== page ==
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Philip Leigh
During the Civil War Sesquicentennial from 2011 to 2015, Philip Leigh wrote 24 articles about the era for the New York Times. Since then he has written six books about the American Civil War and Reconstruction, including “Trading With the Enemy,” “Lee’s Lost Dispatch,” “The Confederacy at Flood Tide,” “U. S. Grant’s Failed Presidency,” and “Southern Reconstruction.” He holds a B. S. degree in Electrical Engineering from Florida Institute of Technology and an MBA from Northwestern University’s Kellogg School.
by | Feb 19, 2020

Congress at War: How Republican Reformers Fought the Civil War, Defied Lincoln, Ended Slavery, and Remade America by Fergus M….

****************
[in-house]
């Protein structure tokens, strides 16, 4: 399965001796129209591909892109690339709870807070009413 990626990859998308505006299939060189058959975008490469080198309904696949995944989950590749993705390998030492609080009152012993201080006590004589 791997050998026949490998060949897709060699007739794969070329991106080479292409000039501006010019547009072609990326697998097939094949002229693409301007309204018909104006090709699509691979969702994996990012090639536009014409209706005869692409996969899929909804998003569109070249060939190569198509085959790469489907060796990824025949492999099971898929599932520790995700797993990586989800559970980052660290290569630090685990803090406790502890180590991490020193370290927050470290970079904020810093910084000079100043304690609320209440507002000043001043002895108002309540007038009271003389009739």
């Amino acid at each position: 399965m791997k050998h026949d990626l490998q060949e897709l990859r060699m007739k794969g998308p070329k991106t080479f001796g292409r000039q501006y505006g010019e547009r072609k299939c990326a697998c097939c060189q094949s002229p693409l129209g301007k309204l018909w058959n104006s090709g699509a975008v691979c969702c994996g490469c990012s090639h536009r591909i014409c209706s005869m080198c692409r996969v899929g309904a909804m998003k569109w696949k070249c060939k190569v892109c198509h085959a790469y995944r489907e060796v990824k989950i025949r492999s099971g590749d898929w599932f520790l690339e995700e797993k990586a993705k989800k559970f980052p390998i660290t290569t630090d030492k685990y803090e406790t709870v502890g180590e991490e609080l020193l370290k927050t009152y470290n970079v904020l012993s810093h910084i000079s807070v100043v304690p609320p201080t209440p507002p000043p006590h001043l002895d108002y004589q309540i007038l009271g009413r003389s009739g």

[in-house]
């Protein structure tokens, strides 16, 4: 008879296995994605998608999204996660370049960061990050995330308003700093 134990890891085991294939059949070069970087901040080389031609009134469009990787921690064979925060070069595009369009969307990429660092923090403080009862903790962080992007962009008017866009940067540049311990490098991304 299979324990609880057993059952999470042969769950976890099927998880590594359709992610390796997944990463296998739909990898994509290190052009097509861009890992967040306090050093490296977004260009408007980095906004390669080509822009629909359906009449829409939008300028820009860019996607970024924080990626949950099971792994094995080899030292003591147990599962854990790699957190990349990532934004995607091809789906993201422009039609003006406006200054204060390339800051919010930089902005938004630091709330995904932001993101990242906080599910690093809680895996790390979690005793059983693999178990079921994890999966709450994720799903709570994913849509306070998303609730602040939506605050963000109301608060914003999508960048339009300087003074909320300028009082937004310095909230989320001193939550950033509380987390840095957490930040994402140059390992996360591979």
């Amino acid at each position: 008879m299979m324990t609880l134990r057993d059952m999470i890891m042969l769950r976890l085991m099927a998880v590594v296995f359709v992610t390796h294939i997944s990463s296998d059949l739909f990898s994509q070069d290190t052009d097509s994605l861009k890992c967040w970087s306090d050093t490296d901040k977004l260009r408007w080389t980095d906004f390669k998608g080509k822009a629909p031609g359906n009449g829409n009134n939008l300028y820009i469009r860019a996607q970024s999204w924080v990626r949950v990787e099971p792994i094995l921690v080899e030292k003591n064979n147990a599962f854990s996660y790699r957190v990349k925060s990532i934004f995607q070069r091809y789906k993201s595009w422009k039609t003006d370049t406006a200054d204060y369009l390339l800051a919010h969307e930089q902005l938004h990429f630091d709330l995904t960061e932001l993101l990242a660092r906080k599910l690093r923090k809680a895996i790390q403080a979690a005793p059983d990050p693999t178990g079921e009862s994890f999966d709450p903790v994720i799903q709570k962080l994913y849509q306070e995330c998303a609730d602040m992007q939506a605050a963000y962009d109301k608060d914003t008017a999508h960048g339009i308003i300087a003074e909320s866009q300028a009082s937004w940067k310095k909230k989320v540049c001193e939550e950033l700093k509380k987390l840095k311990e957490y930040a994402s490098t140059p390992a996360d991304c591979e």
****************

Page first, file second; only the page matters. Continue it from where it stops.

by | Nov 16, 2019

Donald Trump is not the first president whom opponents tried to drive from office almost from the start of his…

by | Nov 5, 2019

The Constitution stipulates that impeachment is confined to a president’s high crime or misdemeanor, not his unpopularity. To date, the…

by | Oct 29, 2019

A decade after the 2008 taxpayer bailout, Americans remained skeptical of banks. According to a 2018 survey, one-third of the…

by | Oct 25, 2019

Ignored among current reparations discussions is the fact the South has already paid them — if not for slavery, then…

by | Oct 18, 2019

Trump critics increasingly compare him to Andrew Johnson, who, in 1868, was the first president to face impeachment. Like Trump,…

by | Oct 8, 2019

Two years after the Civil War ended in 1865, a Republican Congress gained a veto-proof majority in both chambers. They…

by | Aug 29, 2019

Texas novelist William Humphrey revealed how Confederate statues animate the Southern tradition: “If the Civil War is more alive to…

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